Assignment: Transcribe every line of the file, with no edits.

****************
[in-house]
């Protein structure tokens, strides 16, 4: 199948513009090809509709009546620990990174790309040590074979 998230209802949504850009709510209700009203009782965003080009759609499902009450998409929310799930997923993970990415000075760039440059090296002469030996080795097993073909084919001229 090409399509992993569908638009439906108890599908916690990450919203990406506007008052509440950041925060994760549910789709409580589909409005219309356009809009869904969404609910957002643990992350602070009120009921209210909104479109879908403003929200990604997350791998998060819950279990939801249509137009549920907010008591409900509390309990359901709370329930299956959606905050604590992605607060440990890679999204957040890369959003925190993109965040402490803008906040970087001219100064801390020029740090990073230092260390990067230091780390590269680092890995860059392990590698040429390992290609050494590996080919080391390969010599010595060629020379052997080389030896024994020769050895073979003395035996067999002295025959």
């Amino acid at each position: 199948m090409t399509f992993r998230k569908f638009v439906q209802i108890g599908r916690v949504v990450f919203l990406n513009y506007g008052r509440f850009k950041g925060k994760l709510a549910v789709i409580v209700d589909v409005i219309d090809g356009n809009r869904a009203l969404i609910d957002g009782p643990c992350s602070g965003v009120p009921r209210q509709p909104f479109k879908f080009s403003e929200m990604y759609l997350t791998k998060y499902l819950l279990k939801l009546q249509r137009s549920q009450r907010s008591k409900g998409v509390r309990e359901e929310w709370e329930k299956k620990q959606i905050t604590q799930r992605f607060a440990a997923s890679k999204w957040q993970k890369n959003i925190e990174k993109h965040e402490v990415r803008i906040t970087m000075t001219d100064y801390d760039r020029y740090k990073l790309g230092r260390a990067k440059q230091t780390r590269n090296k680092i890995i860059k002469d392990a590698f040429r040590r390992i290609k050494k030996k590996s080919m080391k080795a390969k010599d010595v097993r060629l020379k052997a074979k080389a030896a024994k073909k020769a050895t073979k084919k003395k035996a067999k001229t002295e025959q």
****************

[in-house]
């Protein structure tokens, strides 16, 4: 199948513009090809509709009546620990990174790309040590074979 998230209802949504850009709510209700009203009782965003080009759609499902009450998409929310799930997923993970990415000075760039440059090296002469030996080795097993073909084919001229 090409399509992993569908638009439906108890599908916690990450919203990406506007008052509440950041925060994760549910789709409580589909409005219309356009809009869904969404609910957002643990992350602070009120009921209210909104479109879908403003929200990604997350791998998060819950279990939801249509137009549920907010008591409900509390309990359901709370329930299956959606905050604590992605607060440990890679999204957040890369959003925190993109965040402490803008906040970087001219100064801390020029740090990073230092260390990067230091780390590269680092890995860059392990590698040429390992290609050494590996080919080391390969010599010595060629020379052997080389030896024994020769050895073979003395035996067999002295025959």
């Amino acid at each position: 199948m090409t399509f992993r998230k569908f638009v439906q209802i108890g599908r916690v949504v990450f919203l990406n513009y506007g008052r509440f850009k950041g925060k994760l709510a549910v789709i409580v209700d589909v409005i219309d090809g356009n809009r869904a009203l969404i609910d957002g009782p643990c992350s602070g965003v009120p009921r209210q509709p909104f479109k879908f080009s403003e929200m990604y759609l997350t791998k998060y499902l819950l279990k939801l009546q249509r137009s549920q009450r907010s008591k409900g998409v509390r309990e359901e929310w709370e329930k299956k620990q959606i905050t604590q799930r992605f607060a440990a997923s890679k999204w957040q993970k890369n959003i925190e990174k993109h965040e402490v990415r803008i906040t970087m000075t001219d100064y801390d760039r020029y740090k990073l790309g230092r260390a990067k440059q230091t780390r590269n090296k680092i890995i860059k002469d392990a590698f040429r040590r390992i290609k050494k030996k590996s080919m080391k080795a390969k010599d010595v097993r060629l020379k052997a074979k080389a030896a024994k073909k020769a050895t073979k084919k003395k035996a067999k001229t002295e025959q």